Children are getting more allergic to peanuts as years move on, says Journal of Allergy and Clinical Immunology

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Peanut allergy is a major health concern, particularly in developed countries. New research indicates that as many as 2% of children are allergic to peanuts, which represents a 3-fold increase in diagnoses over the past 2 decades.

Researchers reviewed the medical records of several hundred children in Olmsted County, in southeastern Minnesota, and found that new diagnoses of peanut allergy rose from two out of every 10,000 kids in 1999 to nearly seven out of every 10,000 in 2007.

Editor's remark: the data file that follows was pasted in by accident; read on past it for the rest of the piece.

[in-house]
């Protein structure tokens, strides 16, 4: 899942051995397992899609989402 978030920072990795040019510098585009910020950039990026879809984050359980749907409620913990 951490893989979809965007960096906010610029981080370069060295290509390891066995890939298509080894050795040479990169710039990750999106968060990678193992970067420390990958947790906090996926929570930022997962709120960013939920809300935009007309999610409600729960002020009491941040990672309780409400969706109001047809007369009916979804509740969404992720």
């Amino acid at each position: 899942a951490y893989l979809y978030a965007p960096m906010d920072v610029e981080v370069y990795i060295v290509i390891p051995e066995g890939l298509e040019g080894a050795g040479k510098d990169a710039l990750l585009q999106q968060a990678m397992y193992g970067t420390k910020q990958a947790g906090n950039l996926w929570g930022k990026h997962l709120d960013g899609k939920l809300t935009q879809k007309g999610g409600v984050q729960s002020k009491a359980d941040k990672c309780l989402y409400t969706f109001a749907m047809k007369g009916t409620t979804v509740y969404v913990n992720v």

Peanut allergies typically appear early in life, when toddlers are first encountering solid foods, and about 20 percent of these allergies go away on their own. Food allergies are thought to affect eight percent of U.S. children, with the most common allergens being cow’s milk, wheat, egg, soy, peanuts & tree nuts.